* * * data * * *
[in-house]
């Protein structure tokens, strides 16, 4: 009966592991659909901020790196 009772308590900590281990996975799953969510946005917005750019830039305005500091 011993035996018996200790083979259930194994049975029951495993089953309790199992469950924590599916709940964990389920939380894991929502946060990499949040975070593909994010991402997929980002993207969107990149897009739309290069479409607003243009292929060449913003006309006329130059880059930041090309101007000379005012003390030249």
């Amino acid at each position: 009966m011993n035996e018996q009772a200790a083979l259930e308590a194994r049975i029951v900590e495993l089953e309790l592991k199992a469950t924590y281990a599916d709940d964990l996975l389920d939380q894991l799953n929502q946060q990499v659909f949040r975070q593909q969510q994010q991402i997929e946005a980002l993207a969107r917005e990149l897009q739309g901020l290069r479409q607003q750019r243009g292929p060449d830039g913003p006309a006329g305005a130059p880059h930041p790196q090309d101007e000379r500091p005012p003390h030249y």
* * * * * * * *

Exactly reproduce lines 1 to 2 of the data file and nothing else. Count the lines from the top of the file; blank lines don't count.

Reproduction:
[in-house]
């Protein structure tokens, strides 16, 4: 009966592991659909901020790196 009772308590900590281990996975799953969510946005917005750019830039305005500091 011993035996018996200790083979259930194994049975029951495993089953309790199992469950924590599916709940964990389920939380894991929502946060990499949040975070593909994010991402997929980002993207969107990149897009739309290069479409607003243009292929060449913003006309006329130059880059930041090309101007000379005012003390030249």